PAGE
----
Some think that this hard-working, hard-headed ethic came from her working class background. Thatcher was born above a shop in Grantham, to a grocer. Early in her career, Thatcher underwent an image overhaul that included changing her voice to be lower. She worked with a speech therapist to lower her register. In Vanity Fair, her biographer chronicles the episode saying, “soon the hectoring tones of the housewife gave way to softer notes and a smoothness that seldom cracked except under extreme provocation on the floor of the House of Commons.”
This sort of commitment and work wasn’t uncommon for Thatcher: if she set out to do something, she did it. And it is that resolve that made Thatcher successful, according to the New York Times:
At home, Lady Thatcher’s political successes were decisive. She broke the power of the labor unions and forced the Labour Party to abandon its commitment to nationalized industry, redefine the role of the welfare state and accept the importance of the free market.
Abroad, she won new esteem for a country that had been in decline since its costly victory in World War II. After leaving office, she was honored as Baroness Thatcher of Kesteven.
Thatcher was one of first Western leaders to work with Mikhail Gorbachev, spurring a slow turn towards working with the former Soviet Union. Thatcher pushed British Petroleum to explore oil deals in Kazakhstan to help Gorbachev, eventually creating a giant oil production facility in Azerbaijan that has pumped thousands of barrels of oil a day for the last seven years.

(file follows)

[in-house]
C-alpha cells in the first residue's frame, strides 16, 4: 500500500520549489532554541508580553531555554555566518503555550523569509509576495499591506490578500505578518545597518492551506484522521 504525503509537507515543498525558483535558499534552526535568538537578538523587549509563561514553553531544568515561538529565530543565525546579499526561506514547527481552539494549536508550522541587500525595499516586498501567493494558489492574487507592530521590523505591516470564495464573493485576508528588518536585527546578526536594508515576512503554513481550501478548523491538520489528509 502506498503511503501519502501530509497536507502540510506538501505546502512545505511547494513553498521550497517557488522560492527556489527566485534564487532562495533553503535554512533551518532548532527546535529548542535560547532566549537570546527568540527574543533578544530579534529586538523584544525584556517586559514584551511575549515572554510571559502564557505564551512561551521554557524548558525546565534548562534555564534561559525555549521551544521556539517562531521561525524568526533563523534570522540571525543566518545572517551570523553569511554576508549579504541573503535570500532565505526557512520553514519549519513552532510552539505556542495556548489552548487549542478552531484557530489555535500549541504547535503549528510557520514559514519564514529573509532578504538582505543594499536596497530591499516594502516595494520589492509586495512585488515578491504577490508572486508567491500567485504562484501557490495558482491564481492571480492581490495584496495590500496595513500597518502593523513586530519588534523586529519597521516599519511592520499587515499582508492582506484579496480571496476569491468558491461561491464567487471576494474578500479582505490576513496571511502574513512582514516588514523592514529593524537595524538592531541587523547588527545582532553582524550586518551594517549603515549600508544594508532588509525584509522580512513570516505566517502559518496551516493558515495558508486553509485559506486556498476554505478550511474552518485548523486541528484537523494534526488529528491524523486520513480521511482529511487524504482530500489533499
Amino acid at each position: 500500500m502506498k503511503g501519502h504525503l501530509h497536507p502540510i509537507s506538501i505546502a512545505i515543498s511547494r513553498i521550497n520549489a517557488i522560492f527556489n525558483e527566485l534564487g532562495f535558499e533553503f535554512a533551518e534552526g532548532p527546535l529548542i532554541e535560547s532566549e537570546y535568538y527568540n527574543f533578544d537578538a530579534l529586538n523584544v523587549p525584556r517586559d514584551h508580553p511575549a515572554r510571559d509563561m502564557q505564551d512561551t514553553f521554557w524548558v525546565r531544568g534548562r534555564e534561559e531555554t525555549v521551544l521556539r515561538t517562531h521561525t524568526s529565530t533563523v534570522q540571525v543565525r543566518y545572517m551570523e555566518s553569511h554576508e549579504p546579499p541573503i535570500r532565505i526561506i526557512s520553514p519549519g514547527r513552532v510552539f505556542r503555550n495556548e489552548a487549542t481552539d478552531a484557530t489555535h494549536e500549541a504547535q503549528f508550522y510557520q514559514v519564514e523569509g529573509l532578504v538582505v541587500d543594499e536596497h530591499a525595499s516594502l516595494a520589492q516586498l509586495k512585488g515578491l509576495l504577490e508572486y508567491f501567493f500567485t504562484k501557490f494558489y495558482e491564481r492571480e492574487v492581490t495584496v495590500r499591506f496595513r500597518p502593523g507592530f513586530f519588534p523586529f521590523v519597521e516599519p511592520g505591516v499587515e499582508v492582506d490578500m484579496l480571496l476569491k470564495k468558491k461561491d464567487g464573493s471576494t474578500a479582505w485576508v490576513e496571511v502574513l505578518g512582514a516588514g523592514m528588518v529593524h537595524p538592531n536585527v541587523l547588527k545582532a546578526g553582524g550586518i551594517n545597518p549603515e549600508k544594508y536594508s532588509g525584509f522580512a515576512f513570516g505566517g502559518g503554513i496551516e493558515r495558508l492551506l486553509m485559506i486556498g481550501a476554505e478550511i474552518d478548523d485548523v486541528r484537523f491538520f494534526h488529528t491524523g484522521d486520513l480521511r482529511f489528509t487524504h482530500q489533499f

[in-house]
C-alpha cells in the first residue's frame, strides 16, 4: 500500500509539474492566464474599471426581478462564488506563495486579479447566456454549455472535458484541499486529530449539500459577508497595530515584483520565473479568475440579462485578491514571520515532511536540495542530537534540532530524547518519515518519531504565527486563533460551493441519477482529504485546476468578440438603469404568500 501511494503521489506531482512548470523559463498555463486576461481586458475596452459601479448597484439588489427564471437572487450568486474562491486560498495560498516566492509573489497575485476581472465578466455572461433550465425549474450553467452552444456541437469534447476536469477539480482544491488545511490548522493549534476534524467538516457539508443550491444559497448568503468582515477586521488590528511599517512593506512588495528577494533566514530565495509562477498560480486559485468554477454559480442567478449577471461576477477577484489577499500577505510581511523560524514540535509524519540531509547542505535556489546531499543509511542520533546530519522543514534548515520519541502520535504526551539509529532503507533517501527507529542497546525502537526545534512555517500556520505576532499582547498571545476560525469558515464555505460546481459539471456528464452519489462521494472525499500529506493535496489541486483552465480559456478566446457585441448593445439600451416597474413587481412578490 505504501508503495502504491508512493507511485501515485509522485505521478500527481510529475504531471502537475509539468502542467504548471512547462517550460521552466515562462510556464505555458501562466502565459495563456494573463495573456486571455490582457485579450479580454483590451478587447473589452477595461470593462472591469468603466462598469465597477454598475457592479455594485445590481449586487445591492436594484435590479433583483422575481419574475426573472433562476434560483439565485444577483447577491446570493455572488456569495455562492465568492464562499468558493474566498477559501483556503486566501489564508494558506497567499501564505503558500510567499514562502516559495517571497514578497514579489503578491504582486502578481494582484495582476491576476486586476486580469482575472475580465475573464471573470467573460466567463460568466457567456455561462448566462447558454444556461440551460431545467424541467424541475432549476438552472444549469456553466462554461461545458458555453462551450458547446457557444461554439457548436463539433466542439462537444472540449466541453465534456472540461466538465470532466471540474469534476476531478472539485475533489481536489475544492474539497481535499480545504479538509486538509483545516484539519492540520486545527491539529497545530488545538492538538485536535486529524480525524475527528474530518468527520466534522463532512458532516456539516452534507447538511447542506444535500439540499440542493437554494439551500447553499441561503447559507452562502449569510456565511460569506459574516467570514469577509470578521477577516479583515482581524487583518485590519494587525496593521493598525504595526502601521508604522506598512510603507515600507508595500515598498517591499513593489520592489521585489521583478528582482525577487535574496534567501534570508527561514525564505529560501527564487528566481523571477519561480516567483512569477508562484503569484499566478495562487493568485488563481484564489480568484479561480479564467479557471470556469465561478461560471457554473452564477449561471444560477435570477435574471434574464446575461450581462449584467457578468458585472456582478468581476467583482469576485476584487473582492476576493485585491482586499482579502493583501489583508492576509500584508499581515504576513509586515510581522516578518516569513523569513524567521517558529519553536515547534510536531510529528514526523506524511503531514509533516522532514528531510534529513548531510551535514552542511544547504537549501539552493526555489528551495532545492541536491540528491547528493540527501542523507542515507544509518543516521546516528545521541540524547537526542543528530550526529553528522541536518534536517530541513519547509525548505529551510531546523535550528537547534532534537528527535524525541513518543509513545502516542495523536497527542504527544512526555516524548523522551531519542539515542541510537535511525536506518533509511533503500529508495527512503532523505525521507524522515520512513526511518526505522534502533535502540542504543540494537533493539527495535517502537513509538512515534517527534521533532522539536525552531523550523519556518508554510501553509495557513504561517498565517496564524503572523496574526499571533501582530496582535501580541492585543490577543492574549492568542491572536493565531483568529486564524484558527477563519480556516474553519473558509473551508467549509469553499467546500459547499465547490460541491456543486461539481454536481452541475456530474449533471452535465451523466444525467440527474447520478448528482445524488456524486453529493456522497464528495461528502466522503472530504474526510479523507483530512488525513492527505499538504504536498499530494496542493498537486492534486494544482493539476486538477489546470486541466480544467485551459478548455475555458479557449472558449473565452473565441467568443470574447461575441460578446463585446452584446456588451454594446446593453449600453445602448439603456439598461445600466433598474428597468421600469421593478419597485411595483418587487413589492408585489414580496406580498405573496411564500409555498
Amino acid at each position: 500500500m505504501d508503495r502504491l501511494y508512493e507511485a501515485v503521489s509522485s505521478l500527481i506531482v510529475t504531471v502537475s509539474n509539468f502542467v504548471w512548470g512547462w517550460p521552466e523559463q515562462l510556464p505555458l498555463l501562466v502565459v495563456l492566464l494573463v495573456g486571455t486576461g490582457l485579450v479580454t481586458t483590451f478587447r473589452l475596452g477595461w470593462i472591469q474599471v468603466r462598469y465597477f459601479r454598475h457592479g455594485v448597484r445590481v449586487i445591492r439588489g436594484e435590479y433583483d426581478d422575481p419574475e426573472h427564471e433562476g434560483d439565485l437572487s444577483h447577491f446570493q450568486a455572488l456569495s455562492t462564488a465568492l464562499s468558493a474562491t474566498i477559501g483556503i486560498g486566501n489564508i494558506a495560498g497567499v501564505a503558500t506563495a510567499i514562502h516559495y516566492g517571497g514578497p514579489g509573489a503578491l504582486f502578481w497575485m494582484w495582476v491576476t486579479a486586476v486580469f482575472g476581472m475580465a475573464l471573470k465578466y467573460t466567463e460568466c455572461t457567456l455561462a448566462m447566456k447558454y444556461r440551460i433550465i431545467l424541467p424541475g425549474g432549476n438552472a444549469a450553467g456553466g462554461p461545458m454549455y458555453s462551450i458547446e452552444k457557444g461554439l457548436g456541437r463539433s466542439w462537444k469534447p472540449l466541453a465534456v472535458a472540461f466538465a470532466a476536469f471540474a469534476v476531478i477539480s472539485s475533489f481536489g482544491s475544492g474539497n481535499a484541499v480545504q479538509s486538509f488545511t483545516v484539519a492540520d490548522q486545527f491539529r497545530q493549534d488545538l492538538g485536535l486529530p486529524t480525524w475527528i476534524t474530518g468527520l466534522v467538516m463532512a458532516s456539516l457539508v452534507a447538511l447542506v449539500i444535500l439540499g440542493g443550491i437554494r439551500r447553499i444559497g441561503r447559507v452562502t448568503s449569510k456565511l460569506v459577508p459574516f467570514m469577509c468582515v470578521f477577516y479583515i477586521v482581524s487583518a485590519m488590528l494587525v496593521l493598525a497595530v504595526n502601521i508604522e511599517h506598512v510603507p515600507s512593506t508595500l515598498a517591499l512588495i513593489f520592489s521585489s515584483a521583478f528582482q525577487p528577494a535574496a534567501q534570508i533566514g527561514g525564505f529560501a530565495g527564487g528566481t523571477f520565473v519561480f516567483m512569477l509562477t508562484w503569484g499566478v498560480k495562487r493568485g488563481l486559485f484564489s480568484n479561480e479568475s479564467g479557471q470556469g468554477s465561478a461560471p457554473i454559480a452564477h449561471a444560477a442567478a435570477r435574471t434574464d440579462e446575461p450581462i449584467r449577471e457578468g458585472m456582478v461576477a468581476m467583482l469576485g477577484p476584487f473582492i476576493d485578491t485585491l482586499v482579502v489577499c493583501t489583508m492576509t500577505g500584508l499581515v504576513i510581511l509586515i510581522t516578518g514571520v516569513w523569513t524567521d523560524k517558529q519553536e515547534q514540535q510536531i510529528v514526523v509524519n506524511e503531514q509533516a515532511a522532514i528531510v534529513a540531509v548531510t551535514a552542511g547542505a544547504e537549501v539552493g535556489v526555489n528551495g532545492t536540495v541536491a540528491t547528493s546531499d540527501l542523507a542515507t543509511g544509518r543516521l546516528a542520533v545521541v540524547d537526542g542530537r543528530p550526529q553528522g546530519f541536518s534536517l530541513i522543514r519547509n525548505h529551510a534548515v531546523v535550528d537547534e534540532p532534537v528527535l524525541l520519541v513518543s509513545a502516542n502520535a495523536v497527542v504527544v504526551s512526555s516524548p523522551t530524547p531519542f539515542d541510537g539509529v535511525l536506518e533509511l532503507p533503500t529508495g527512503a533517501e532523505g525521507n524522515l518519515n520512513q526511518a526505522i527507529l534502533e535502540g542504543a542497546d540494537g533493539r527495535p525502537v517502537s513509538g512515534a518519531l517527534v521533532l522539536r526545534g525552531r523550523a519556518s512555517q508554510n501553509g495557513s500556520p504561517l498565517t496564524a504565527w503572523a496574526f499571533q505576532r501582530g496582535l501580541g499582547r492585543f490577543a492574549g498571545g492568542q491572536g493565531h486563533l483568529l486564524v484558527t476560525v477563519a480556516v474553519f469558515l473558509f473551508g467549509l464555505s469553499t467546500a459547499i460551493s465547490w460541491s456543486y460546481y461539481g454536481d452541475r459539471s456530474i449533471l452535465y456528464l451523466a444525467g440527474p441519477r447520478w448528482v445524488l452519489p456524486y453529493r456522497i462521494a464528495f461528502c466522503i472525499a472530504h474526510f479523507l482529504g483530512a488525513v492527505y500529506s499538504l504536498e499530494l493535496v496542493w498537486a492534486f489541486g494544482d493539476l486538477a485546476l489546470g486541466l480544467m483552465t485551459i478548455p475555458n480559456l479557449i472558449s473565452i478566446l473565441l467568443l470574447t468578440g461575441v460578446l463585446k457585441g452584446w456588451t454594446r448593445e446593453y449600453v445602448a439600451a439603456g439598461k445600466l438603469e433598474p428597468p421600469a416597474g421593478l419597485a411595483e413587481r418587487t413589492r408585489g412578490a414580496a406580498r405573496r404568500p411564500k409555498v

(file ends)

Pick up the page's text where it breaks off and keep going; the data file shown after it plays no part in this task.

Of course, these policies weren’t universally praised. During her time, inequality in the U.K. rose, and her own former university, Oxford, refused to grant her an honorary degree, making her the first prime minister educated at Oxford to be denied the honor. Here’s the BBC on the internal Oxford debate:
The principal of Mrs Thatcher’s old college, also supported her nomination. Daphne Park said: “You don’t stop someone becoming a fellow of an academic body because you dislike them.”
But Professor Peter Pulzer, of All Souls, who led the opposition, said: “This is not a radical university, it is not an ideologically motivated university.
“I think we have sent a message to show our very great concern, our very great worry about the way in which educational policy and educational funding are going in this country.
Thatcher didn’t comment on the snub, but her spokesperson said, “If they do not wish to confer the honour, the prime minister is the last person to wish to receive it.”
Eventually, however, Thatcher’s political enemies caught up with her. She fought over poll taxes and over water privatization. She called Nelson Mandela a terrorist. And then, in 1990, she left office.
Here is her last speech to Parliament, made on November 22, 1990.
Of course, no one with such sway stays quiet once officially out of politics. Thatcher is thought to have greatly influenced George H.W. Bush in his decisions about the first Gulf War, telling him it was “no time to go wobbly.” She retired from public life in 2002, after a stroke, and it was another stroke that ultimately claimed her life on Monday.
Thatcher was divisive; she was tough; and she was intense. The New York Times closes its obituary of the Iron Lady with this quote:
“Margaret Thatcher evoked extreme feelings,” wrote Ronald Millar, a playwright and speechwriter for the prime minister. “To some she could do no right, to others no wrong. Indifference was not an option. She could stir almost physical hostility in normally rational people, while she inspired deathless devotion in others.”
And while many disagreed with her policies, most agree that her resolve was admirable and her precedent as a woman in charge opened doors for generations after her.